POZNAN, Poland—Despite the fact that Poland’s archconservative ruling Law and Justice party (PiS) looks well placed to win its third straight election on Oct. 15, its leaders are spooked that a low turnout will force it into a coalition, perhaps with the country’s even-further-right party, the Confederation Liberty and Independence. In desperation, PiS is lashing out wildly: at Germany, the European Union, the liberal opposition, developing world refugees, and critically minded filmmakers—as well as war-battered Ukraine, which until now it had buttressed with steely determination.
A Sept. 21 comment made by Prime Minister Mateusz Morawiecki that Poland will stop arming Ukraine, which he later walked back on, set off alarm bells from Kyiv to Washington. “The message is not that Poland is pulling its support from Ukraine,” said Konstanty Gebert, a Warsaw-based author and analyst, “but rather that Ukraine is much too ungrateful toward its colonial benefactor. It should simply accept what it gets from Poland and be thankful.”
Even if the Morawiecki remark was misinterpreted—Poland is boosting its own depleted defense capabilities, he clarified—the implications are unnerving for the Atlantic alliance, which until now has marshalled its members’ consensus on Russia’s invasion of Ukraine and active solidarity with Kyiv intact. If Poland, of all countries—a committed foe of President Vladimir Putin’s Russia and until now a champion of Ukraine—can waver in its support, how far behind are other countries long fatigued by the grinding war, the cost of sanctions, and hobbling energy crises?
Morawiecki’s comment came on top of a string of flare-ups between the neighbors and allies—flare-ups that PiS, rather than address constructively, has chosen to exploit for electoral gains. In a swing at Ukraine [on Sept. 20], Polish President Andrzej Duda, a conservative backed by PiS, said, “Ukraine is behaving like a drowning person clinging to everything he can. A drowning person is extremely dangerous; he can pull you down to the depths … simply drown the rescuer.”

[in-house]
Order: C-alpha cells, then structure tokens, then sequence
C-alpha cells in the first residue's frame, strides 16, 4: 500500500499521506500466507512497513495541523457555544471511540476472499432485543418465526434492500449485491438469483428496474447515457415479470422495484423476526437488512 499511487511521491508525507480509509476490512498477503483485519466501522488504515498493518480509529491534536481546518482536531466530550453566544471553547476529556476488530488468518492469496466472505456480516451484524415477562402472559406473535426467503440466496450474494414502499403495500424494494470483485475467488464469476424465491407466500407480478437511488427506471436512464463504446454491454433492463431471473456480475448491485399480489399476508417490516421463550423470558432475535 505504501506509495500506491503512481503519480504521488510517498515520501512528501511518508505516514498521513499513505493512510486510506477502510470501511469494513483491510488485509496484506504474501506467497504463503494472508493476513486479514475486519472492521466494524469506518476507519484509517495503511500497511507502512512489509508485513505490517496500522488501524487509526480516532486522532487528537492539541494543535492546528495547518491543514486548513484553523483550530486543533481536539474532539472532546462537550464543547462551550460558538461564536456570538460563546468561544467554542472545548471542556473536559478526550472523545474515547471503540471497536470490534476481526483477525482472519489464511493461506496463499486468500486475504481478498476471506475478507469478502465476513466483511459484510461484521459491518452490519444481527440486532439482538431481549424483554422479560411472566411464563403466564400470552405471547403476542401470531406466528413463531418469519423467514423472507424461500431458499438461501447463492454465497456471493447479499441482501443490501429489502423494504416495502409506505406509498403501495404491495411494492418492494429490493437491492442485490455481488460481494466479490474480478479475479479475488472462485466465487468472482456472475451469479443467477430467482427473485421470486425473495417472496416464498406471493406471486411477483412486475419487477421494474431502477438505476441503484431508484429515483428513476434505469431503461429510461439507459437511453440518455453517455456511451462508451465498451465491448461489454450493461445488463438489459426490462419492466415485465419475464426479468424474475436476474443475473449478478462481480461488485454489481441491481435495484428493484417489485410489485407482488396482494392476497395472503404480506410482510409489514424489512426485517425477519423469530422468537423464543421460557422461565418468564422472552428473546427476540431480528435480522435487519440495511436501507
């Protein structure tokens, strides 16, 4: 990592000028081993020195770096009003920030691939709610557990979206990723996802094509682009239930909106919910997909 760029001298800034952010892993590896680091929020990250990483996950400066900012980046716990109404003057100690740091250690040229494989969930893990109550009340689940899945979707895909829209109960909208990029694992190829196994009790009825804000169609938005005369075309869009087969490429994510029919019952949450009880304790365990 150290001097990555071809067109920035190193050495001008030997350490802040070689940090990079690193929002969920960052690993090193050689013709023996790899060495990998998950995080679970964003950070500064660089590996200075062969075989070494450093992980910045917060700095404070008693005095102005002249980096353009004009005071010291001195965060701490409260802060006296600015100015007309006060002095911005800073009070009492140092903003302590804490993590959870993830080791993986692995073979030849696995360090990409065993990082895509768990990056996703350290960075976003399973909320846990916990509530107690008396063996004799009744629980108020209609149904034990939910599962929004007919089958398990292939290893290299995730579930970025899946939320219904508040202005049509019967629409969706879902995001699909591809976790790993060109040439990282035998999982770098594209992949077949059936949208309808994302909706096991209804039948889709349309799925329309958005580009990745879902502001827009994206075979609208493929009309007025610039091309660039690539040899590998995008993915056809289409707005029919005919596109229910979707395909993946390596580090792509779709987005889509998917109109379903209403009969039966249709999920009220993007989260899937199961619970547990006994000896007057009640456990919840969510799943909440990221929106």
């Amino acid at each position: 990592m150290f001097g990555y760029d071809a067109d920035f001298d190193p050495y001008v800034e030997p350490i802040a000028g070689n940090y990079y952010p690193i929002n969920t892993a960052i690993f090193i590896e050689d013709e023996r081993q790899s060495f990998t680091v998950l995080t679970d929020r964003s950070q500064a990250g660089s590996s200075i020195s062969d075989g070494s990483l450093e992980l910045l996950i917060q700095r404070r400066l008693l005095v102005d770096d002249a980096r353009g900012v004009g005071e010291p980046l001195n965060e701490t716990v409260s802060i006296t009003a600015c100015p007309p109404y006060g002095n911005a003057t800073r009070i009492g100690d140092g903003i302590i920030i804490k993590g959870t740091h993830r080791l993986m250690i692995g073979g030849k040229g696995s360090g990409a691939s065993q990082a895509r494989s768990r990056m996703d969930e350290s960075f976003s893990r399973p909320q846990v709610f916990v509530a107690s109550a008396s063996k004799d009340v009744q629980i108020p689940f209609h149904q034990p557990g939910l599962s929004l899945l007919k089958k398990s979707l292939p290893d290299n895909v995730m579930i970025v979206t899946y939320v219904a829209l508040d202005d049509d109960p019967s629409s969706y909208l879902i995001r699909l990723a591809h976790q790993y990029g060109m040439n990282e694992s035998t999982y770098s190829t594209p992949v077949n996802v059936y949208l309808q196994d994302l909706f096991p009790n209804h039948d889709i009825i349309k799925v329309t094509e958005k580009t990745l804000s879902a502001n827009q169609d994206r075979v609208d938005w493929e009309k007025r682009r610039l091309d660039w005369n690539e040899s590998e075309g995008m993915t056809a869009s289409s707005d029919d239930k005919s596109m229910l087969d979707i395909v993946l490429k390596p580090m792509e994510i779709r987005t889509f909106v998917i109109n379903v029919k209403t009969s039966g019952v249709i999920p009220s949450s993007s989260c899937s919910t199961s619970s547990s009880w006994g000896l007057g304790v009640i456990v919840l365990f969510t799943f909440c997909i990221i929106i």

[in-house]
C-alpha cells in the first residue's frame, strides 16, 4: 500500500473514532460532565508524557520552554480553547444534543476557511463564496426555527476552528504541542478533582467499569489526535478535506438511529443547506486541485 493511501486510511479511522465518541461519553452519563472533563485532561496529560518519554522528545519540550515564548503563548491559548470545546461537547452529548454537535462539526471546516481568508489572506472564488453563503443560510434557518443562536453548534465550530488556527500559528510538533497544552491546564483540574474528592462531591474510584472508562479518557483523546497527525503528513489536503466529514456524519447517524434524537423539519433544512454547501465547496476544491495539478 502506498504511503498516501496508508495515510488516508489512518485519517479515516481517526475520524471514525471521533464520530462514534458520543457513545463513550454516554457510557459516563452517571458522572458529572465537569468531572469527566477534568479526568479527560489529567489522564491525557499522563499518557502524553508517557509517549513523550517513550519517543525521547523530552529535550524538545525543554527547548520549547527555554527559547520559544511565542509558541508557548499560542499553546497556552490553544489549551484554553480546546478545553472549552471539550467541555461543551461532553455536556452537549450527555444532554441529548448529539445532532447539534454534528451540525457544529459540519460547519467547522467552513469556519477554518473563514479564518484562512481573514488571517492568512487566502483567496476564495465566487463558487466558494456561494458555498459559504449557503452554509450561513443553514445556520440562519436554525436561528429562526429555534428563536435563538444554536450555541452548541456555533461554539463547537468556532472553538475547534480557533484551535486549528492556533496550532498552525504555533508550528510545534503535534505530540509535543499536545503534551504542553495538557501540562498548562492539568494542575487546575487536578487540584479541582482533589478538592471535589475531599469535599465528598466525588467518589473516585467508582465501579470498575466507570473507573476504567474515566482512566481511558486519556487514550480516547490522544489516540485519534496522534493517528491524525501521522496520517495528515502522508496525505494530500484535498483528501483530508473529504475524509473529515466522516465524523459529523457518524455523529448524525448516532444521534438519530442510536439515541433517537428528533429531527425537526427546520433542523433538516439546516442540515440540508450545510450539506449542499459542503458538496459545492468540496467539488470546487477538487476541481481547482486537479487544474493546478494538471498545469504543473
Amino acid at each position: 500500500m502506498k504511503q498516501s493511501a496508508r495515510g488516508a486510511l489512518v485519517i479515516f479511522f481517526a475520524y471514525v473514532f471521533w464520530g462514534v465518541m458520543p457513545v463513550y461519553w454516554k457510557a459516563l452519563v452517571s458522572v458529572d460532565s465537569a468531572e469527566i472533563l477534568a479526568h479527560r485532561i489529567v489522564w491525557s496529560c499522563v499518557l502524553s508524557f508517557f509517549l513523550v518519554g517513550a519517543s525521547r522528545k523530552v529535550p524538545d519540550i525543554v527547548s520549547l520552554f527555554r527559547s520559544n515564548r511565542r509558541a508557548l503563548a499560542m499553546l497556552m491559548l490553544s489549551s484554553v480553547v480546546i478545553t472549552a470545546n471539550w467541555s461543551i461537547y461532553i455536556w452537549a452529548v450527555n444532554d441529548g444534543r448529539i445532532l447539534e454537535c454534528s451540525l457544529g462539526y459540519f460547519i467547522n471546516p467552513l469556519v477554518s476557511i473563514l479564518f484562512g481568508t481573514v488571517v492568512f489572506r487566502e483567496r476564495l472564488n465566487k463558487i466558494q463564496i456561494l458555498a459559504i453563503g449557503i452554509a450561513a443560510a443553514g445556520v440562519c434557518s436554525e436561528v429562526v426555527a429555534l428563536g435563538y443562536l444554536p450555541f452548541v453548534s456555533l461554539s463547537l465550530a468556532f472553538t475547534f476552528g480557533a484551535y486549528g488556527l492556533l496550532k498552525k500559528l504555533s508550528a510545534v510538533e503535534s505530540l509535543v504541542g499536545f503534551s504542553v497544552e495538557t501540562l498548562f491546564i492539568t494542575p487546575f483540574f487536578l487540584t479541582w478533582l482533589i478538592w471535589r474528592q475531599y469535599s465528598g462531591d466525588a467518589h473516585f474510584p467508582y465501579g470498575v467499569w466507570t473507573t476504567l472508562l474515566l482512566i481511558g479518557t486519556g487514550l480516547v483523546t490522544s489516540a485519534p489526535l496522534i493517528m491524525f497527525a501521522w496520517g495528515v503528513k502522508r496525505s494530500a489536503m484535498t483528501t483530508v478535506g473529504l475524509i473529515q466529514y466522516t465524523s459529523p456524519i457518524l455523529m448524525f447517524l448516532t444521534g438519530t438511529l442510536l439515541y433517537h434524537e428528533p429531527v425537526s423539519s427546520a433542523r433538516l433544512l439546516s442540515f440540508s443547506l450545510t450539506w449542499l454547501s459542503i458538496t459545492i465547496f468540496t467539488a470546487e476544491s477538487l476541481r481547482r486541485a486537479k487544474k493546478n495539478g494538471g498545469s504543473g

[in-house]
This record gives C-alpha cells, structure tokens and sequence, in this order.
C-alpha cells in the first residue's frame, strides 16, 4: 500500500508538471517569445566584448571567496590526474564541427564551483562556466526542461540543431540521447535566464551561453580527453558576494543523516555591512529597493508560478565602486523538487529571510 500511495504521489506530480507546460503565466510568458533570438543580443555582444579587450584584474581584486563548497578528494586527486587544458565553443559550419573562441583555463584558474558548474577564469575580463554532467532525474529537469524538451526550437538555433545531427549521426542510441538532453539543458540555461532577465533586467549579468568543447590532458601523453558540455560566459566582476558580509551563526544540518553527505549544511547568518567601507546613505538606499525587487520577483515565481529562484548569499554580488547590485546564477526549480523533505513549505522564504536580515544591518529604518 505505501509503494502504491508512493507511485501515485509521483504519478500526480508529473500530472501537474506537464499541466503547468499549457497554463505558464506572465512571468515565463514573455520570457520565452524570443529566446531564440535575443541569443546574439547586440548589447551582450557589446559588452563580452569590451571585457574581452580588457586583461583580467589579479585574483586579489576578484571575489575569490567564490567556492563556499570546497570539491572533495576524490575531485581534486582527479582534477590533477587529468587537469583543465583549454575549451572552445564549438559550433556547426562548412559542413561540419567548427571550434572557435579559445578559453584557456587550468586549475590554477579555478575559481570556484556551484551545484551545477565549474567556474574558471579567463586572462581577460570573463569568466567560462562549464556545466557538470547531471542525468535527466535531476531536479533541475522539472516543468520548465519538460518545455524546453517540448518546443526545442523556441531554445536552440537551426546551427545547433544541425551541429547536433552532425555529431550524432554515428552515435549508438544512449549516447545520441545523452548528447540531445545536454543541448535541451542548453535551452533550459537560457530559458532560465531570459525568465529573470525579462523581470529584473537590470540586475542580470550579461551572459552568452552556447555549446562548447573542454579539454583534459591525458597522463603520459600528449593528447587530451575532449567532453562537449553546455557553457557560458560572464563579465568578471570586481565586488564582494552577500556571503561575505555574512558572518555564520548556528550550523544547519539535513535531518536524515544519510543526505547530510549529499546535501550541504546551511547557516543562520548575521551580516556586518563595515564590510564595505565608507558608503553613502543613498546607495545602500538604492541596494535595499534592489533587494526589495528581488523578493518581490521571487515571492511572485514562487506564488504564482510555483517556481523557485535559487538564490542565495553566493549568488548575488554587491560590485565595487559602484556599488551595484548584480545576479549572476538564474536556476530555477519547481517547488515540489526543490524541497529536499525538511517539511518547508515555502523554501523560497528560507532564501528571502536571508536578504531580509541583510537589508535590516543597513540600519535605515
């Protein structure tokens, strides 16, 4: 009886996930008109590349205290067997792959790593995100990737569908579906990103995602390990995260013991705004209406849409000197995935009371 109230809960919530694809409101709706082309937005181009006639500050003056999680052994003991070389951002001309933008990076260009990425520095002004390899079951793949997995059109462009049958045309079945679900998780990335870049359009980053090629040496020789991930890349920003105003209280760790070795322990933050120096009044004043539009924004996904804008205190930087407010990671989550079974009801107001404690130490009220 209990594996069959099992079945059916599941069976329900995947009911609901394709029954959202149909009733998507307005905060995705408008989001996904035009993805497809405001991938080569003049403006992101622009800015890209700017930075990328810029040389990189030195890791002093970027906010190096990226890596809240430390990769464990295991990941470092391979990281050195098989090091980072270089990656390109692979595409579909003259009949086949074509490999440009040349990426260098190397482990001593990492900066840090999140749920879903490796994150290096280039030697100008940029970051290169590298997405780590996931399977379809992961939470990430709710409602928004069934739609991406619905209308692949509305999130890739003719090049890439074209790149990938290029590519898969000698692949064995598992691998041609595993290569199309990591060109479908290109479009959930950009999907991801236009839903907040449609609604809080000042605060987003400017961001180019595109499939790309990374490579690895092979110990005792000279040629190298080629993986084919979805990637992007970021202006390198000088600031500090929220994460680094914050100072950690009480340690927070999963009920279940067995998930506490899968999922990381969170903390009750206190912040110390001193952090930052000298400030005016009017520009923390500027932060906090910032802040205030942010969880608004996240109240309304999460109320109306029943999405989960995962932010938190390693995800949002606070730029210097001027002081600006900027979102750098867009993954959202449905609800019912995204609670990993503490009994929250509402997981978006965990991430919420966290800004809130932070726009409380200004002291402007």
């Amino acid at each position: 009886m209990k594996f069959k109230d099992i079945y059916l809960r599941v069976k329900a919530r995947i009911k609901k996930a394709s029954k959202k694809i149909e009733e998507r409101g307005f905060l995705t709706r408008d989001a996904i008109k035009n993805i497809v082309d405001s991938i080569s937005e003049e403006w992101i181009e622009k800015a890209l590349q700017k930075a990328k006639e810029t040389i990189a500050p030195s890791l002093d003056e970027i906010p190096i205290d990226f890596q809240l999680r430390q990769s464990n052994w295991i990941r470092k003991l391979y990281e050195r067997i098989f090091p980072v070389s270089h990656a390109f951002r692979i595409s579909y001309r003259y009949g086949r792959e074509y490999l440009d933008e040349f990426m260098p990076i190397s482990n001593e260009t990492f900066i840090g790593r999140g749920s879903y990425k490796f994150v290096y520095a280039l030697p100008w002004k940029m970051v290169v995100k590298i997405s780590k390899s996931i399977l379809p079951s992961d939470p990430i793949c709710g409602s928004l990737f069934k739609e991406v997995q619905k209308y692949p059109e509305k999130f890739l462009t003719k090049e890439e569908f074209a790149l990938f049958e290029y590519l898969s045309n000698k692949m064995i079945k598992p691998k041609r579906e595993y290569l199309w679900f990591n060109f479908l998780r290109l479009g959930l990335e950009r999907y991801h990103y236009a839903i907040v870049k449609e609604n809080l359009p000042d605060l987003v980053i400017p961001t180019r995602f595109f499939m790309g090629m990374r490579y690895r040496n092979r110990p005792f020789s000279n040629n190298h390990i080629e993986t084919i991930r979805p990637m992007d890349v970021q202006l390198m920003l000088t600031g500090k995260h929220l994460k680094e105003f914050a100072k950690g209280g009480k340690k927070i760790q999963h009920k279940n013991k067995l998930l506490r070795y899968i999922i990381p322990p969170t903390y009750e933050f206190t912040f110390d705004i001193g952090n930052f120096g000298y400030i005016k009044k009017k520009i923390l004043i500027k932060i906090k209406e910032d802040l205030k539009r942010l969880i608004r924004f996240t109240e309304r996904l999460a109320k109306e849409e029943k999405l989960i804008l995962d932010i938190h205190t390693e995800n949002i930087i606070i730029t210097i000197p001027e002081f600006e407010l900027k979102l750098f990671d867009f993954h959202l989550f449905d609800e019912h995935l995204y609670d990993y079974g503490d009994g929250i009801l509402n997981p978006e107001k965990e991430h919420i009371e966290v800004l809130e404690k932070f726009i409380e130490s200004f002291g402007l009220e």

He was referring to the burden Poland bears in backing Ukraine, which it has done by channeling humanitarian aid and weapons as well as opening its borders to refugees. But he could well have been describing PiS’s increasingly desperate flailing to burnish its populist credibility in the run-up to the election after years of holding power.
Poland and Ukraine have been locking horns over underpriced Ukrainian grain shipments, mostly corn and wheat, which last spring began to flood Polish, Slovak, Romanian, Bulgarian, and Hungarian markets until the Central Europeans, with the EU’s blessing, imposed a ban on Ukrainian imports, which expired on Sept. 15. When Russia first cordoned off the Black Sea to Ukrainian exports, the EU told the Central Europeans to open their borders to Ukraine to move agricultural commodities through their territories as an alternative route. The ban allowed them to do so while preventing domestic sales of the Ukrainian products. But Ukrainian grain, which is exempt from EU customs duties, leaked out into the Central European markets anyway. This forced out regional crops from domestic and some export markets, pushed prices down, and ignited farmers’ protestations. On Sept. 16, Poland and Hungary defied the EU and reimposed the ban on imported Ukrainian food products, which then prompted Kyiv to announce its intention to take the rift before the World Trade Organization.
In contrast to Romania, Bulgaria, and Slovakia, the Polish government has not been able to work out a compromise solution for the Ukrainian imports. The European Commission, which has no lost love for PiS, has sided with Ukraine.
“PiS is doing everything it can to divert attention from its own failures, but it’s not empty electioneering,” said Konstanty Gebert, a Warsaw-based author and analyst. “To get the big rural vote on their side, which it has to do, PiS is willing to pay a high political price for putting Ukraine down. The upshot depends on the electoral results, the percentage of peasant votes lost, and those gained by the extreme-right with their anti-Ukrainian propaganda.”
PiS’s flailing, Gebert said, reflects its conviction that only it understands the true interests of the Polish nation and that “its falling from power poses a life-or-death threat to the nation.” In the eyes of the PiS, Gebert added, “If it loses, Poland will come under the yoke of Brussels, be a slave to Germany, and flooded with Black and Muslim rapists. It wants to save Poles from the fate of people in the West, who they say can’t go out on the streets without fearing violent crime.”